Core Security Technologies has discovered a flaw in GNU Privacy Guard—the open-source cryptographic software system that’s part of the GNU software project and at the heart of third-party e-mail that’s signed, encrypted and trusted—that allows attackers to reach into e-mail and add whatever content they dream up.
Besides the ability to mislead recipients about the trustworthiness of signed e-mail, the flaw also allows attackers to bypass content-filtering defenses such as anti-spam tools, making it “particularly inconvenient” to detect phishing attacks, according to a statement from Core Security.
This hole lies in a broad range of open-source e-mail client software programs, including KMail, Evolution, Sylpheed, Mutt and GNUMail. It also affects Enigmail, an extension to the mail client of Mozilla/Netscape and Mozilla Thunderbird that gives users the authentication and encryption of GnuPG.
Enigmail and GnuPG have released new versions to address the problem, and CoreLabs has published a workaround to help users detect and prevent exploitation.
Core Security CTO Ivan Arce said that the flaw isn’t technically a flaw. Rather, it’s an issue of third-party applications using GnuPG in the wrong way. After realizing the volume of third-party applications that have implemented GnuPG incorrectly, however, the GNU Project realized it would be easier to change GnuPG’s API rather than make sure every third-party application was fixed, Arce said. A message on the GNU Project’s site confirms this:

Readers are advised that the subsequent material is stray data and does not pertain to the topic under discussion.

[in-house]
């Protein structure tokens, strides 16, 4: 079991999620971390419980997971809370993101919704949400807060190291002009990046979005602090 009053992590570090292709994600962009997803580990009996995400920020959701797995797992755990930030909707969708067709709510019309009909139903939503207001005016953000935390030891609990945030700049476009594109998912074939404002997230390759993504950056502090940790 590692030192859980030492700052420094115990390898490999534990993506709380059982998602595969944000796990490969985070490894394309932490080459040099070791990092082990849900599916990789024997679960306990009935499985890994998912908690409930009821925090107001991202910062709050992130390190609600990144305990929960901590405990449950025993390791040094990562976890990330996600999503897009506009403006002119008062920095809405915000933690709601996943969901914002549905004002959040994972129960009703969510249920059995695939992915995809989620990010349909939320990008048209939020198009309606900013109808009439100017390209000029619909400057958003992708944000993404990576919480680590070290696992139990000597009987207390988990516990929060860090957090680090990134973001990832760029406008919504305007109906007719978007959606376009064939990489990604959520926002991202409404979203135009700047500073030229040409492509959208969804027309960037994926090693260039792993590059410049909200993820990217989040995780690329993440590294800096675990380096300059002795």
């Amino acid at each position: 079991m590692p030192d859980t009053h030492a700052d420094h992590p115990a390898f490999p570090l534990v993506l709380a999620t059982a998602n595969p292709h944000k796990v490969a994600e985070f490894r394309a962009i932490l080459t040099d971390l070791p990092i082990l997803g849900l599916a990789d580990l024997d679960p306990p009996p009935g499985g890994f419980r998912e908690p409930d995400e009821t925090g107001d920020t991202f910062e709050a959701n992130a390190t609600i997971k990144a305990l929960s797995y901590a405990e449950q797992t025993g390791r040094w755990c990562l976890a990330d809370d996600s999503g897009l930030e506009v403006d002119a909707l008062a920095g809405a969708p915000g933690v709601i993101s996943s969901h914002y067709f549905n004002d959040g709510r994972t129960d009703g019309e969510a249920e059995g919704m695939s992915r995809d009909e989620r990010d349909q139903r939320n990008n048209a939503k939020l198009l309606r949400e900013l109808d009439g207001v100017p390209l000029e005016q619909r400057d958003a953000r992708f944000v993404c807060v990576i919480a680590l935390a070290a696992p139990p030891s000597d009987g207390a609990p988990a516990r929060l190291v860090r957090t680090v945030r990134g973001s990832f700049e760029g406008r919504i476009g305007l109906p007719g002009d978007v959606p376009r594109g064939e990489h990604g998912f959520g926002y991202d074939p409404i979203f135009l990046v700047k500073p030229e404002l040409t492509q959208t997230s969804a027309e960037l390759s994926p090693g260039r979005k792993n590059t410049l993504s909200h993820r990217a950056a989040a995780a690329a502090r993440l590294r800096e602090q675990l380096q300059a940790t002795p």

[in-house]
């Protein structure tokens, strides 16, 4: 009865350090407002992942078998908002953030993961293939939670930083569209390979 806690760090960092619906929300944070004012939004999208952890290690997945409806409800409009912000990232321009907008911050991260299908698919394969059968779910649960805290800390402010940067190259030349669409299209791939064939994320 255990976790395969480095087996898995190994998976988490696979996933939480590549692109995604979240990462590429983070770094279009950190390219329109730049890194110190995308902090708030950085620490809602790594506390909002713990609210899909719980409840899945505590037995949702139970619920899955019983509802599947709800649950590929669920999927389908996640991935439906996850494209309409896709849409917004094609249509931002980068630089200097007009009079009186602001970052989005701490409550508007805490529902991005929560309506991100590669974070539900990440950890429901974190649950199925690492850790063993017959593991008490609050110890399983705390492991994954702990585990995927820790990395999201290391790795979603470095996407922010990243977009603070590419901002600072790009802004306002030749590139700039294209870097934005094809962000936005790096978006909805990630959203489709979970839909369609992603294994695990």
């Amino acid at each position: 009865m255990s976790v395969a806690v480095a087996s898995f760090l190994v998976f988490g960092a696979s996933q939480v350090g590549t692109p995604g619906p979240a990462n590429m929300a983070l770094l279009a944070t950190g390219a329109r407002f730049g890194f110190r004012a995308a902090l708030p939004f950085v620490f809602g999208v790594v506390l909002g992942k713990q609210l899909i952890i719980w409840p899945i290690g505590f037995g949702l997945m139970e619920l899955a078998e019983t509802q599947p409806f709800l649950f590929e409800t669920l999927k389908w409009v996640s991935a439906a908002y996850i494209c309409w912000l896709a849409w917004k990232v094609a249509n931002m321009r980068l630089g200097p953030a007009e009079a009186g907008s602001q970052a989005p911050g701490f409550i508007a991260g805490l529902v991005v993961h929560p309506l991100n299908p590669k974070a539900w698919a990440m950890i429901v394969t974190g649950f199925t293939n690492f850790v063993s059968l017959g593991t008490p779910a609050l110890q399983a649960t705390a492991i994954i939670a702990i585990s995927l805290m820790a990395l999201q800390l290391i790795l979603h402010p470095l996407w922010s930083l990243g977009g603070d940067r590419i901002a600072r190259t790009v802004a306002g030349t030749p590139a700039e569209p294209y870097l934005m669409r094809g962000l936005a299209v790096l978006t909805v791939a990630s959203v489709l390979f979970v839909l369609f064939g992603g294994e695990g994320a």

“Given that there are many applications in use which are subject to the described problem, we have decided to change GnuPG so that such forged OpenPGP messages are detected and the signature verification will fail.“
The GNU Project released an update, GnuPG 1.4.7, today.
For those who don’t want to update, the GNU Project has a “minimal patch” available here.
CoreLabs—the research arm of Core Securitiy—discovered that the vulnerability, which involves incorrect verification of signatures, can lead unsuspecting users reading a GPG encrypted and/or signed e-mail through a mail client or encryption extension to believe that the entire message was signed by the sender. In fact, any portion of the content may have been inserted by an attacker. The attacker can even hide the signed portion of a message and present the user with only the bogus content.
CoreLabs stressed that this isn’t a problem with the cryptography; rather, it has to do with the presentation of information and how third-party applications interact with GnuPG.
Vulnerable systems include those using:
“GnuPG 1.4.6 and previous versionsEnigmail 0.94.2 and previous versionsKMail 1.9.5 and previous versionsEvolution 2.8.1 and previous versionsSylpheed 2.2.7 and previous versionsMutt 1.5.13 and previous versionsGNUMail 1.1.2 and previous versionsOther scripts and applications using GnuPG may be vulnerable“
Core Security also recommends the following workaround:
“If a signed message looks suspicious, the validity of the signature can be verified by manually invoking GnuPG from the command line and adding the special option “–status-fd” to gain extra information.“